Even if the agreement with Turkey included a generous financial grant to the naval commandos of Shayetet 13, the majority of Israelis would be against it.
Suddenly everyone is Avera Mengistu. Until recently nobody could pronounce his name, and suddenly his fate touches every Israeli’s heart. Oh, the humane, compassionate Israelis, isn’t it exciting? One nation. The protest encampment has already been set up, the yellow ribbons will soon be tied and the petitions are on their way.
Suddenly Oron Shaul and Hadar Goldin have been brought back to life and everybody’s talking about “the fate of the children” (who are dead). Not many were interested in them, either, until a week ago. But when cynical use can be made of their fate, to undermine one more chance for some agreement, Israel enlists en masse. Israel will pull the wretched Mengistu out of oblivion and resurrect Shaul and Goldin, only to sabotage the agreement with Turkey. Broadcasters will distort their faces with feigned pain, politicians will grandstand with pathos.
It’s as though Israel has no other national, cathartic, intoxicating mission like it has in objecting to every diplomatic agreement. The people want rejectionism, always rejectionism, only rejectionism in the State of No. You can count on the media to inflame and the politicians to incite. Most Israelis will be against. They’re no suckers.
If a suggestion was made to bombard Istanbul, to destroy the Blue Mosque and the Grand Bazaar, never mind for what reason – one may guess many Israelis would be all for it. Even if the agreement with Turkey included a generous financial grant to the naval commandos of Shayetet 13, the majority of Israelis would be against it. After all, never has there been a war, an invasion or an attack, unnecessary and despicable as they might be, which didn’t have a large majority in advance. War will always be the Israelis’ first choice. War, why not? But an diplomatic agreement?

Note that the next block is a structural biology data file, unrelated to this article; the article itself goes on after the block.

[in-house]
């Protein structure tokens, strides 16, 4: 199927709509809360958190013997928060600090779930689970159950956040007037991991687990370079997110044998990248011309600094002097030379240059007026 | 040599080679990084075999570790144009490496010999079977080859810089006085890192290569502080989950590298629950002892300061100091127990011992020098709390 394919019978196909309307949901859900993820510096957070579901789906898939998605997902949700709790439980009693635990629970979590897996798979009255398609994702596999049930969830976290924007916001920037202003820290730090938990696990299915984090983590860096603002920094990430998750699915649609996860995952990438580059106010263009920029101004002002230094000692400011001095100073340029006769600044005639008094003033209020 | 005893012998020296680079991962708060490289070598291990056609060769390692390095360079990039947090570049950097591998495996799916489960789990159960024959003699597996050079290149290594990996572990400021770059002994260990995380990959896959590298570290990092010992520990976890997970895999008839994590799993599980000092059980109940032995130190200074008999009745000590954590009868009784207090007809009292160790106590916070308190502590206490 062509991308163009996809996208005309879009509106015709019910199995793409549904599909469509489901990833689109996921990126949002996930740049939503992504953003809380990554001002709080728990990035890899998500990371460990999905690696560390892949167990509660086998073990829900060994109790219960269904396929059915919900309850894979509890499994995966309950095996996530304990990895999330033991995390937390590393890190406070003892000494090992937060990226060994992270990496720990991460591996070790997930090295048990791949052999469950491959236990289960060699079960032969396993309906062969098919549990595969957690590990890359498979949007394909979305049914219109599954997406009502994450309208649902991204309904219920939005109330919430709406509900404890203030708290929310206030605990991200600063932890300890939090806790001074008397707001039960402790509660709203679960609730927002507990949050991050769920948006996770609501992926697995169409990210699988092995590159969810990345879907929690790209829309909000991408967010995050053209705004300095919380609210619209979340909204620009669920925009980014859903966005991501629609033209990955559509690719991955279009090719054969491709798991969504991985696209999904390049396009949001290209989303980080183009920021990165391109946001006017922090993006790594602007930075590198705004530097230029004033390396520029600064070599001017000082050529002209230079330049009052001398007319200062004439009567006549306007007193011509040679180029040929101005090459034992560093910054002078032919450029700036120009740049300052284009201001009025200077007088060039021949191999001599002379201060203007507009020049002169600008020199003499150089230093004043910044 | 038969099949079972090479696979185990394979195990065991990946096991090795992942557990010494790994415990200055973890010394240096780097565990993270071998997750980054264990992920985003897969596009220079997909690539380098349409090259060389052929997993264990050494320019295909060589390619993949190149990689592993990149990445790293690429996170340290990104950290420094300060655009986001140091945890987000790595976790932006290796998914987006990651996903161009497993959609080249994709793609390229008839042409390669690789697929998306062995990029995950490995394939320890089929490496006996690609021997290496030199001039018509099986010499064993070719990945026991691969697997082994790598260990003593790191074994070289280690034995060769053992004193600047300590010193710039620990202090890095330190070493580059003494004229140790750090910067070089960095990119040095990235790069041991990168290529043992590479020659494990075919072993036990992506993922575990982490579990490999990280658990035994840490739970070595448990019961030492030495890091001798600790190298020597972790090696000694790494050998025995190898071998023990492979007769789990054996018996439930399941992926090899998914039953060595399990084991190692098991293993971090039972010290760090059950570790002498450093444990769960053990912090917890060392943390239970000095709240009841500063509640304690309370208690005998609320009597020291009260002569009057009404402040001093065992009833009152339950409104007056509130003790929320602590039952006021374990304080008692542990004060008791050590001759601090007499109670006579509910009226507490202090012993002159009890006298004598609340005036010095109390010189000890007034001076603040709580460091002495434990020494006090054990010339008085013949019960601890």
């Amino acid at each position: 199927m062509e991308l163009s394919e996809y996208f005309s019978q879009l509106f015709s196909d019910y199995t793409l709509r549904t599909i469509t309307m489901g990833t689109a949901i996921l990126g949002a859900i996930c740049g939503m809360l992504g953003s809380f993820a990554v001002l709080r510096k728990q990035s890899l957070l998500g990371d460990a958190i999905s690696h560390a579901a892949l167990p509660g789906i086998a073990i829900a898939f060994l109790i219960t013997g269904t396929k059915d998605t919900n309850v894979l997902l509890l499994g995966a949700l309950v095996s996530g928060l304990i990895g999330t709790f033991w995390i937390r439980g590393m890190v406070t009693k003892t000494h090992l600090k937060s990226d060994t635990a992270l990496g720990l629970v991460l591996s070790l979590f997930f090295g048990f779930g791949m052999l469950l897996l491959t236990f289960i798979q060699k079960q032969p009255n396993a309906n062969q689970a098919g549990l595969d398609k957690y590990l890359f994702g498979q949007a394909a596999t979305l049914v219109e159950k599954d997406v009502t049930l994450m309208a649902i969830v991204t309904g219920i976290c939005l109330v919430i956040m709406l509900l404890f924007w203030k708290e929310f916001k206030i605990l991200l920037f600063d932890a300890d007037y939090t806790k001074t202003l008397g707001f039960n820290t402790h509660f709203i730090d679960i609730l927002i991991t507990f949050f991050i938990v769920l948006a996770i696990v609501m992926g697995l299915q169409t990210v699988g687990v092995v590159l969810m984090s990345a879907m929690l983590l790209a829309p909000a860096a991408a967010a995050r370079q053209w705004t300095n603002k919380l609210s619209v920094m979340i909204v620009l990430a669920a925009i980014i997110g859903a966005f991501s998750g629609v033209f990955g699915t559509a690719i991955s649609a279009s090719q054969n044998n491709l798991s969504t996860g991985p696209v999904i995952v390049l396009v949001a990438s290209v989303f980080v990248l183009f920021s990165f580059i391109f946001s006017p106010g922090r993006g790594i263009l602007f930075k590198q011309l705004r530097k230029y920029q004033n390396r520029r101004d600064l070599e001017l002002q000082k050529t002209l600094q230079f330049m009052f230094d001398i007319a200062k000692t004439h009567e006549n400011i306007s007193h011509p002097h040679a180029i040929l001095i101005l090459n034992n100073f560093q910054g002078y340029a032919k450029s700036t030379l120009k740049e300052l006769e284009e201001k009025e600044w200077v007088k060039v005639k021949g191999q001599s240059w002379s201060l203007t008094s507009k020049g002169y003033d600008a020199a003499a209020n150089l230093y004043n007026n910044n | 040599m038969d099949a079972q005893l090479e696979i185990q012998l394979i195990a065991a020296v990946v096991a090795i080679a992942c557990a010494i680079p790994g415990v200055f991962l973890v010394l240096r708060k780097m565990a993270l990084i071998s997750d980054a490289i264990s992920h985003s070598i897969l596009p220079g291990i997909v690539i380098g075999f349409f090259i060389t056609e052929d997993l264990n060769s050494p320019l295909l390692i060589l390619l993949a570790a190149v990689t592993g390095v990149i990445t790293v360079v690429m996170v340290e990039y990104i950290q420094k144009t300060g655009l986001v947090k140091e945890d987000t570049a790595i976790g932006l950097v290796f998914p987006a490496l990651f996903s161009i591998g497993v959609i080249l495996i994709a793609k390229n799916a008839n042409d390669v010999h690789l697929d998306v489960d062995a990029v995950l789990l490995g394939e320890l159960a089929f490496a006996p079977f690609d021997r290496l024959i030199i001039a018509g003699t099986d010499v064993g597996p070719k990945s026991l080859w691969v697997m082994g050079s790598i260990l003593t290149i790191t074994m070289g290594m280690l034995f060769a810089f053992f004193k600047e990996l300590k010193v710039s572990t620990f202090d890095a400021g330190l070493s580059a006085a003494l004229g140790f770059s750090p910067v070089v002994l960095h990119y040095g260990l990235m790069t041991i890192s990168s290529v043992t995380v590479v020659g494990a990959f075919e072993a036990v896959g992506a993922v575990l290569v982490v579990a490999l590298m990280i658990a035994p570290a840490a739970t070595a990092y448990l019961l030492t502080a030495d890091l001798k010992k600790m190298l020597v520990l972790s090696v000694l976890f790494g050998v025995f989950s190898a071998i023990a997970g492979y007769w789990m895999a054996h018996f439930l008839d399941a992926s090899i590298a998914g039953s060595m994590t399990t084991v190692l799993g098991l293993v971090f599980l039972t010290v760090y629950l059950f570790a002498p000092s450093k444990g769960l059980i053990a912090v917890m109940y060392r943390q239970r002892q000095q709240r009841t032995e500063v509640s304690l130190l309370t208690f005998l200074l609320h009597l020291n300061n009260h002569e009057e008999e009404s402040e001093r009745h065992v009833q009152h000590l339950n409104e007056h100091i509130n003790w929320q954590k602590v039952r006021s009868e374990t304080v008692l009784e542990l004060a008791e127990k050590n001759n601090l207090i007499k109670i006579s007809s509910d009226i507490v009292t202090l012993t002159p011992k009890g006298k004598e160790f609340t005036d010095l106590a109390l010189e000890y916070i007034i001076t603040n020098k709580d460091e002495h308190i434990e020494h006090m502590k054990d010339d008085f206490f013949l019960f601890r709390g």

Even the peace with Egypt wouldn’t have been accepted today. Immediately the horror scenarios would be trotted out, the “experts” would explain the dangers and dark motives of the other side, the national head would be raised high and the majority would say “no.”
So it is with the agreement with Turkey, which can only do Israel good and not an iota of damage. Instead of rejoicing, Israel has on a sour expression. A belated act of rectification for violent, brazen and foolish behavior is portrayed as a concession. But concession doesn’t exist in the we’re-no-suckers dictionary. A state that acts like a corpse dealer, whose ministers compete over which one will abuse the bereaved Palestinian families more, dares to talk about the cruelty of Hamas, which holds two Israeli bodies. A state whose policemen practiced extreme violence against Ethiopian immigrants is suddenly concerned about an Israeli of Ethiopian descent in Gaza. Records of hypocrisy are being broken.
The agreement with Turkey should have made every Israeli happy. The prime minister should have gone to Ankara and signed it with pomp and circumstance. A Muslim state reconciliating with Israel? What more could we ask? But no. Avigdor Lieberman is against it, so Naftali Bennett is too. Isaac Herzog has already announced he’s against it.
And the surveys? They’re bulging with opposition. Those pumping it up know what they’re doing. They don’t care about Turkey. Or about Israel, in fact. They’re marking territory and launching a threat into the atmosphere: Look how difficult it is to get an agreement with the Turks accepted here, so it will be impossible to make an agreement with the Palestinians. That’s the real subtext of the opposition.
It’s their right to object. The herd has a right to stampede blindly toward isolation. Even the possibility of returning to Antalya no longer appeals – rejectionism comes before everything. It’s also too much to expect the Israelis to feel anything in their hearts about the goings on a short drive from their homes, in the biggest cage in the world, where a mass experiment on human being is being conducted.
But the rejectionist Israeli, the one whose basic instinct is always to say “no,” must also be asked: What will you say “yes” to? What in hell will you say “yes” to?